Volunteers 

Do you have the gift of time to give to an enjoyable and rewarding activity?

Our service is dependent on the commitment of our excellent team of volunteer drivers and Day Centre helpers.

We need helpers to support the managers with serving drinks and lunch, organising activities and entertainment and providing a friendly, sociable atmosphere with time to listen and chat!

We need volunteer drivers who can use their own cars for an hour in the morning and/or afternoons to pick up our members and take them home afterwards. A clean driving licence and an empathetic and friendly manner is all that is needed, and mileage expenses are paid.

If you are an entertainer, speaker, singer or even magician, we can always accommodate your skills in our centre. Expenses or your standard charges can be paid if they are within our budget.

Volunteers with particular skills e.g. Manicurist, Hairdresser, Chiropodist or Craftworker would be most welcome to enhance our members’ day out.

Whether you have just a few hours or the whole day to spare, please consider helping out and call Gillian Coleman on 01844 212080 for an informal chat.

A DBS (Disclosure and Barring Service) check, formerly a CRB (Criminal Records Bureau) check, will be carried out for all our volunteers.

Thank you!

Below you can read the thoughts of two of our volunteers about helping at The Day Centre.

A Day Room Volunteer writes:

Worthwhile is the word

“Is there any chance that you could help as a volunteer at the Day Centre?”
Little did I know at the time that this request in 2004 from the Voluntary Services Coordinator at the Community Hospital would lead to such an enjoyable and rewarding role for me.

I had already been working as a volunteer in the Hospital itself and now further help was needed at the Day Centre. Every Tuesday, Wednesday and Friday a number of different volunteers help the Manager and her deputy in the running of the Centre. Tuesday is my day and there is always plenty to do.

Before the members arrive we wrap the cutlery in a serviette and put out the plates, dishes, jugs and glasses; then a word square is written out from the daily paper. The rivalry to see whether the volunteers or the members get the big word first is friendly but keen! As they arrive we welcome each member in with a cup of tea, coffee or hot chocolate and, of course, a smile and a cheery greeting.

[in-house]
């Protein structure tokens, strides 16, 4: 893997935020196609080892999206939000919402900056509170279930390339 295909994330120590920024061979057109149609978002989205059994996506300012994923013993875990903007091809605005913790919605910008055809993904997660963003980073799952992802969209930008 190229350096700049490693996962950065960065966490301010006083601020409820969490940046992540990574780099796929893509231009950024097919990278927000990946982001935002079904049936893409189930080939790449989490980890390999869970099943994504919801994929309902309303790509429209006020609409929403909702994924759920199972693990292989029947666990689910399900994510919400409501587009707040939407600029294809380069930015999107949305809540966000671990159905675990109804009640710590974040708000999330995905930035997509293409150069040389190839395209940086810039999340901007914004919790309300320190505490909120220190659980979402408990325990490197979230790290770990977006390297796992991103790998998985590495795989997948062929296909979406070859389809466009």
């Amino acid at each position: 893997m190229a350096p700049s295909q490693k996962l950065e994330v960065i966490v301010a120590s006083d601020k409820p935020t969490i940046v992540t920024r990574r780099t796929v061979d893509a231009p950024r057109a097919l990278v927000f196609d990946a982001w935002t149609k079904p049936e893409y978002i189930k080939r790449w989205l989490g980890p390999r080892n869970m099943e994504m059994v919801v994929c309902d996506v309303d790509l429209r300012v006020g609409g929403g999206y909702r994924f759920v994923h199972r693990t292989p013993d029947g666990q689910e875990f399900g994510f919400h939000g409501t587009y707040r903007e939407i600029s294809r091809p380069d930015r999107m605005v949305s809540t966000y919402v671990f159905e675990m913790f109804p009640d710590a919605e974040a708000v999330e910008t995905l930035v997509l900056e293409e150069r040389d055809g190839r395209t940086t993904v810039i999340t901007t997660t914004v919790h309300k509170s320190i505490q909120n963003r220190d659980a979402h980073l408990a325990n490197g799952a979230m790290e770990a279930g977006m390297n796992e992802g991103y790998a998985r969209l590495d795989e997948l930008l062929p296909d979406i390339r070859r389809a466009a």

During the day the volunteers may be asked to play Scrabble, Dominoes and various board games or just to read the newspaper to someone. We are always happy to sit down with them for a longer chat, which is a real treat for those who spend so much time on their own. There is a varied programme of activities in the afternoon so we are on hand to help where we are needed.

Our main concern is to make the day enjoyable for everyone and we are willing to do what we can to reach that goal. Our reward is in the words of appreciation we receive from those who come.

Now you can see why I am sure that being a volunteer is so very WORTHWHILE.

A Volunteer Driver and Trustee writes:

GETTING TO KNOW YOU

Thame is a lovely town. That’s not news to readers of this. But as a volunteer driver at the Day Centre over several years I have been able to trace its details, its courtyards and cul de sacs and, above all, meet its people. If I were a taxi driver and had to ‘do the knowledge’ of Thame, I think I would qualify.

How did this happen? Seven years ago, as I had finally retired, my wife and I looked at a map showing Oxford and High Wycombe. We have family members in both places and we thought we would like to live in reach of them all. And so we found Thame.

Explorations followed. Then the misery of selling our house in London and buying our home here. Then I pottered about …..

Some wives will know what is coming next. ‘Find yourself something to do, dear,’ said my exasperated wife. A notice in the former post office in Park Street beckoned. It wanted volunteers to work at Thame Community Hospital.

After a few more weeks of dithering I called in and was invited to be a driver for the Day Centre. My little red car took two adults and a small adult or two adults and a walking aid but not three adults and a walking aid. It didn’t matter though. I just made more trips.

So, every Tuesday morning and Wednesday afternoon I tracked down our members from the Chiltern Vale Estate to Pearce Way, from Windmill Road to Orchard Close and all points between and around.

Time passed and as I went about the town, usually on my bike, I found that there was virtually no day when I did not meet someone I know, whether they are members or helpers or people from the hospital staff.

Being a volunteer driver is great fun. And when Day Centre members say: ‘I don’t know what we would do without you people,’ I can say, in complete honesty: ‘That feeling is mutual.’